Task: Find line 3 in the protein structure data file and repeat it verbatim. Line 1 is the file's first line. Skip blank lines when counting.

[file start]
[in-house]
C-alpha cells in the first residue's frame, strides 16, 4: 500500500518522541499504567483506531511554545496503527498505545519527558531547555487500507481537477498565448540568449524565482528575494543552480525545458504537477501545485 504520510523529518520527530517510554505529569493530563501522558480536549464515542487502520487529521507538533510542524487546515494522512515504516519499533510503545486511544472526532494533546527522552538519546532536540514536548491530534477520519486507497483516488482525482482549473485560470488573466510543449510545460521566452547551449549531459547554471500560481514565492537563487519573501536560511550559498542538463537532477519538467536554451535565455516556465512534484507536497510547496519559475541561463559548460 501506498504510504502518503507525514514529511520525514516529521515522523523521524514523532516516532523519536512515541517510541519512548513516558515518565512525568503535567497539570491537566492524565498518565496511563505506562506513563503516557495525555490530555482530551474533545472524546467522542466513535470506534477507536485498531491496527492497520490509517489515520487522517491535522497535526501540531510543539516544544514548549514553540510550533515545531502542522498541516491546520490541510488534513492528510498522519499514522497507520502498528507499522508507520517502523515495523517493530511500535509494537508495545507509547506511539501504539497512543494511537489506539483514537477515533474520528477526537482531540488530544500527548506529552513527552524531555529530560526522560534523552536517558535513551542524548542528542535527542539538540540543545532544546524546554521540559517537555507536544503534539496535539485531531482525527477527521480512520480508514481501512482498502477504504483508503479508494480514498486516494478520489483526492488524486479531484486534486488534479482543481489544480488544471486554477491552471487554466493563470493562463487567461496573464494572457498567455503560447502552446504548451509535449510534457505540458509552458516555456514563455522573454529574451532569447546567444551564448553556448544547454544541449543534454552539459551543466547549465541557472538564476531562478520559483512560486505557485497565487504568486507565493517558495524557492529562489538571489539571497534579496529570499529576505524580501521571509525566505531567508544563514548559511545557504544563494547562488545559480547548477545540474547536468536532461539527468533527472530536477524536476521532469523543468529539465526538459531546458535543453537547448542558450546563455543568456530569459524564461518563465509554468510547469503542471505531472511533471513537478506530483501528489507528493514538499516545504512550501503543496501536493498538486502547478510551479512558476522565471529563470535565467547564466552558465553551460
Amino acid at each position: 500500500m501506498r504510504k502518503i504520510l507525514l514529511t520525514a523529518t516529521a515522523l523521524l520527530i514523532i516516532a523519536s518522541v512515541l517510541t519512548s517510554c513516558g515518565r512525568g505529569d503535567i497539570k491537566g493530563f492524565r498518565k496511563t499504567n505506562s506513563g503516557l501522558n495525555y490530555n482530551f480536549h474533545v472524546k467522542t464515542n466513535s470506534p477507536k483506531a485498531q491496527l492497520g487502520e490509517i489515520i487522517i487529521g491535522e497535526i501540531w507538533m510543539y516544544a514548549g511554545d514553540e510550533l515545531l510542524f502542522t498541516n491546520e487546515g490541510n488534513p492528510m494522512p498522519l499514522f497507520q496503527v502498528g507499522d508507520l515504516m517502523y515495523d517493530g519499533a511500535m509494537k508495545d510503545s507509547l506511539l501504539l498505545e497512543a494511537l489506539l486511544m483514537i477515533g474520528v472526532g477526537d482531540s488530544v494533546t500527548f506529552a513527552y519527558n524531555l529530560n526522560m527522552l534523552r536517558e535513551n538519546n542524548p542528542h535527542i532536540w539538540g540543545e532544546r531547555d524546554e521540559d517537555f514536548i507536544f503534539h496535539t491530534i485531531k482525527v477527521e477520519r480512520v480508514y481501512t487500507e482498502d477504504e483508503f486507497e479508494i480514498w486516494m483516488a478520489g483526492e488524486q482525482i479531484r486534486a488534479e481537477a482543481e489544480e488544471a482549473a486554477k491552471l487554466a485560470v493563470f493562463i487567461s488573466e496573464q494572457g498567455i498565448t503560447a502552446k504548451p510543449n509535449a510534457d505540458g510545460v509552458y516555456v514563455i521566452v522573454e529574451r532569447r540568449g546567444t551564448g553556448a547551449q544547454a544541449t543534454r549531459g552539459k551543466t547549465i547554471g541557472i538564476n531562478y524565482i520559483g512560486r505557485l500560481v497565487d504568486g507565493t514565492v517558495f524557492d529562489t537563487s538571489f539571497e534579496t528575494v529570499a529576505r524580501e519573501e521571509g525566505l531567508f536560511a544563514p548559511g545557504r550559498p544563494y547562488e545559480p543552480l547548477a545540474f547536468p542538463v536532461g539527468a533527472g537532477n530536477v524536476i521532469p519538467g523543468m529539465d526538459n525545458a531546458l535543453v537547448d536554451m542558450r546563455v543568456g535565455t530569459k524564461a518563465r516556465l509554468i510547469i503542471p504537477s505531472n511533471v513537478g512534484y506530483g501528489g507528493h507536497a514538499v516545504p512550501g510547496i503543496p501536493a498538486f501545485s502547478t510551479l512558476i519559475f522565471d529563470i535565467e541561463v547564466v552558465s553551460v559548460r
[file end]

Amino acid at each position: 500500500m501506498r504510504k502518503i504520510l507525514l514529511t520525514a523529518t516529521a515522523l523521524l520527530i514523532i516516532a523519536s518522541v512515541l517510541t519512548s517510554c513516558g515518565r512525568g505529569d503535567i497539570k491537566g493530563f492524565r498518565k496511563t499504567n505506562s506513563g503516557l501522558n495525555y490530555n482530551f480536549h474533545v472524546k467522542t464515542n466513535s470506534p477507536k483506531a485498531q491496527l492497520g487502520e490509517i489515520i487522517i487529521g491535522e497535526i501540531w507538533m510543539y516544544a514548549g511554545d514553540e510550533l515545531l510542524f502542522t498541516n491546520e487546515g490541510n488534513p492528510m494522512p498522519l499514522f497507520q496503527v502498528g507499522d508507520l515504516m517502523y515495523d517493530g519499533a511500535m509494537k508495545d510503545s507509547l506511539l501504539l498505545e497512543a494511537l489506539l486511544m483514537i477515533g474520528v472526532g477526537d482531540s488530544v494533546t500527548f506529552a513527552y519527558n524531555l529530560n526522560m527522552l534523552r536517558e535513551n538519546n542524548p542528542h535527542i532536540w539538540g540543545e532544546r531547555d524546554e521540559d517537555f514536548i507536544f503534539h496535539t491530534i485531531k482525527v477527521e477520519r480512520v480508514y481501512t487500507e482498502d477504504e483508503f486507497e479508494i480514498w486516494m483516488a478520489g483526492e488524486q482525482i479531484r486534486a488534479e481537477a482543481e489544480e488544471a482549473a486554477k491552471l487554466a485560470v493563470f493562463i487567461s488573466e496573464q494572457g498567455i498565448t503560447a502552446k504548451p510543449n509535449a510534457d505540458g510545460v509552458y516555456v514563455i521566452v522573454e529574451r532569447r540568449g546567444t551564448g553556448a547551449q544547454a544541449t543534454r549531459g552539459k551543466t547549465i547554471g541557472i538564476n531562478y524565482i520559483g512560486r505557485l500560481v497565487d504568486g507565493t514565492v517558495f524557492d529562489t537563487s538571489f539571497e534579496t528575494v529570499a529576505r524580501e519573501e521571509g525566505l531567508f536560511a544563514p548559511g545557504r550559498p544563494y547562488e545559480p543552480l547548477a545540474f547536468p542538463v536532461g539527468a533527472g537532477n530536477v524536476i521532469p519538467g523543468m529539465d526538459n525545458a531546458l535543453v537547448d536554451m542558450r546563455v543568456g535565455t530569459k524564461a518563465r516556465l509554468i510547469i503542471p504537477s505531472n511533471v513537478g512534484y506530483g501528489g507528493h507536497a514538499v516545504p512550501g510547496i503543496p501536493a498538486f501545485s502547478t510551479l512558476i519559475f522565471d529563470i535565467e541561463v547564466v552558465s553551460v559548460r